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Like everything else, there’s a good and bad side to fats. The general misconception that all of them are bad for you, prevalent as it may be, simply is not true. And the most maligned of all is cholesterol.
Practically everyone knows that cholesterol can be responsible for arteriosclerosis, heart attacks, a variety of illnesses, but very few are aware of the ways that it is essential to health.
At least two-thirds of your body cholesterol is produced by the liver or in the intestine. It is found there as well as in the brain, the adrenals, and nerve fibre sheaths. And when it’s good, it’s very, very good:
Cholesterol in the skin is converted to essential vitamin D when touched by the sun’s ultraviolet rays.
Cholesterol aids in the metabolism of carbohydrates. [The more carbohydrates ingested, the more cholesterol produced.] Cholesterol is a prime supplier of life-essential adrenal steroid hormones, such as cortisone, and sex hormones. New research shows that cholesterol behaves differently depending on the protein to which it is bound. Lipoproteins are the factors in our blood which transport cholesterol. Low-density lipoproteins [LDL] carry about 65 percent of blood cholesterol, very-low-density lipoproteins [VLDL] about 15 percent, and do seem to bear a correlation to heart disease. But high-density lipoproteins [HDL], which carry about 20 percent, appear to have the opposite effect. HDL are composed principally of lecithin, whose detergent action breaks up cholesterol and can transport it easily through the blood without clogging arteries. Essentially, the higher your HDL, the lower your chances of developing symptoms of heart disease.
It’s interesting to note that females, who live eight years longer than males on the average, have higher HDL levels, and surprisingly, so do moderate alcohol drinkers.
Eggs might not be as bad as you thought. It is also worth mentioning for instance that though the egg consumption in the United States is one-half of what it was in 1945, there has not been a comparable decline in heart disease. And though the American Heart Association deems eggs hazardous, a diet without them can be equally hazardous. Not only do eggs have the most perfect protein components of any food, but they contain lecithin, which aids in fat assimilation. And, most important, they raise HDL levels!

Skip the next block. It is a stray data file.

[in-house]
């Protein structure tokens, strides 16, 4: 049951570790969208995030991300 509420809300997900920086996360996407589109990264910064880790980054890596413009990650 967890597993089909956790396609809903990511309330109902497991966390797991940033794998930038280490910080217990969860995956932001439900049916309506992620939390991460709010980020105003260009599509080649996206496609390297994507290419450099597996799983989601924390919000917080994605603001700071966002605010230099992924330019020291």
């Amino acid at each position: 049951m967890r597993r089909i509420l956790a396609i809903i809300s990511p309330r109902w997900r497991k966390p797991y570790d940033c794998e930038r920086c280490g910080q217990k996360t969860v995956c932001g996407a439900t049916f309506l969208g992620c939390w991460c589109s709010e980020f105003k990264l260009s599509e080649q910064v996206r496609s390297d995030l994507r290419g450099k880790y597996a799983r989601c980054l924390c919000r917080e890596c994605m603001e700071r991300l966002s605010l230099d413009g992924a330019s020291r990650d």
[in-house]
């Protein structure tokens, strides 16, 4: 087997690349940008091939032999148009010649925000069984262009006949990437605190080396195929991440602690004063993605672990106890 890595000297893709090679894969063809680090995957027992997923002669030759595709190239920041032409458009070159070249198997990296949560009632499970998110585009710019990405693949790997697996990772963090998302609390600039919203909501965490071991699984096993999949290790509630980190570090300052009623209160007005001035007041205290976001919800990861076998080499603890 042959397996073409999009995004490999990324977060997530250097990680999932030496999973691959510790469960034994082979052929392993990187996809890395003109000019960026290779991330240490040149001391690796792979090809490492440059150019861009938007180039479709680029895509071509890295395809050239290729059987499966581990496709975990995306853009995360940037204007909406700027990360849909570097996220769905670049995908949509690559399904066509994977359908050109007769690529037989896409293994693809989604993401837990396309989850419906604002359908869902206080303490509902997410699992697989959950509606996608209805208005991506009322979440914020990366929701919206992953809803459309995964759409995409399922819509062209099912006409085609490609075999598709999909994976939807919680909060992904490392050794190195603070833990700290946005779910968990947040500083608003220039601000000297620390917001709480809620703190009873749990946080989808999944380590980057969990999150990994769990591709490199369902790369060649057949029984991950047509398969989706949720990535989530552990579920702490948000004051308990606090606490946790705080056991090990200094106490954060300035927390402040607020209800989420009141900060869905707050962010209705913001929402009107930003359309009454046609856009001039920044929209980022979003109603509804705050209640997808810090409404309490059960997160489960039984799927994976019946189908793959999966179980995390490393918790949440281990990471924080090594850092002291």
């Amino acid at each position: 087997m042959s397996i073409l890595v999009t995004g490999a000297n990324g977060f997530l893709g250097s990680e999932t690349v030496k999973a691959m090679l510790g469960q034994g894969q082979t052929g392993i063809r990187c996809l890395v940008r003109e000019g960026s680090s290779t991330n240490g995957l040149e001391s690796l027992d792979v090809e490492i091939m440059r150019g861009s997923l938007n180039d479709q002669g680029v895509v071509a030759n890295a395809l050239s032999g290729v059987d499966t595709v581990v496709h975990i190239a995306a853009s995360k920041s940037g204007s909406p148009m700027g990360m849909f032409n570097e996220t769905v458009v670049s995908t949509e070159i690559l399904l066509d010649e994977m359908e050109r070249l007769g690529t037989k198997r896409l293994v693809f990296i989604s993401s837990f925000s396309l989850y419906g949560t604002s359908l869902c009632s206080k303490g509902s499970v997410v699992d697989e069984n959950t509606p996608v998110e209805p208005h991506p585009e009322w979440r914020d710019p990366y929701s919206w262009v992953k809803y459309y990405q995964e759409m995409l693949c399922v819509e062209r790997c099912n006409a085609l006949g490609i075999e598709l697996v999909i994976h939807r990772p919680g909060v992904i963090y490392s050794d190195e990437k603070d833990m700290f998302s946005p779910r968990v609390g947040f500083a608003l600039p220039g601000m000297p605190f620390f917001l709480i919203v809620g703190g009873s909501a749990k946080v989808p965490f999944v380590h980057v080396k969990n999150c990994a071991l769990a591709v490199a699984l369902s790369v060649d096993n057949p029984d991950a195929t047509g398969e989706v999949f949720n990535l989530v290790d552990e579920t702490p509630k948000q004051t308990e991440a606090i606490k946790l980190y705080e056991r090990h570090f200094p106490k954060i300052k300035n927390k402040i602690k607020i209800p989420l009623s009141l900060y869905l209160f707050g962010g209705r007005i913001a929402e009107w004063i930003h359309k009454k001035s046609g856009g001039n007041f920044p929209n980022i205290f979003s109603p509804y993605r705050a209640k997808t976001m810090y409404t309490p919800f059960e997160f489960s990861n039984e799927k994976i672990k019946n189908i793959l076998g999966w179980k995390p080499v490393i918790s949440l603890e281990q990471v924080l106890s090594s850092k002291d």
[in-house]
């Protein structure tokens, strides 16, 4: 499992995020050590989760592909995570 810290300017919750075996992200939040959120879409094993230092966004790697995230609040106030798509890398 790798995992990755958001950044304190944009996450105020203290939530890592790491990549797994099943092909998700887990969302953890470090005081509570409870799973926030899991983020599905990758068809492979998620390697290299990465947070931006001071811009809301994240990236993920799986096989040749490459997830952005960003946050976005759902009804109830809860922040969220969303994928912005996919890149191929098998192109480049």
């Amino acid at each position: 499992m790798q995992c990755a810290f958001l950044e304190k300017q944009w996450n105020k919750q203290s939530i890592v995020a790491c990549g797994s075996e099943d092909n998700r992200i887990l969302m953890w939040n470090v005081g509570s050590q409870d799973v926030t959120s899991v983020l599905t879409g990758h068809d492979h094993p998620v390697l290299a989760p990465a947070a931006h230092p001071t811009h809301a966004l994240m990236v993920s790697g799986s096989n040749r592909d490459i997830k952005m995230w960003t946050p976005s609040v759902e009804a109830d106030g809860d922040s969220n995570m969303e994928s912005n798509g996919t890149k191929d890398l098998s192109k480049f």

How to Raise and Lower Cholesterol Levels
Raise Cholesterol Lower Cholesterol
Cigarettes Eggplant
Food additives such as BHT Onions [raw or cooked]
Pollutants such as PCBs Garlic
Coffee Yoghurt [even made from whole milk]
Stress Pectin [unpeeled apple, scraped apple, white
The pill membrane of citrus fruits]
Refined sugar soybeans
For cholesterol watchers, a meal of light-meat turkey is a good choice, especially since no more than 300 mg, of cholesterol a day are recommended for the average person. Three ounces of light-meat turkey have only about 67 mg. cholesterol [though the same amount of dark meat has 75 mg.] Be careful of turkey liver, though; one cup of it, chopped, has about 839 mg. And remember, vegetables are cholesterol-free without butter.

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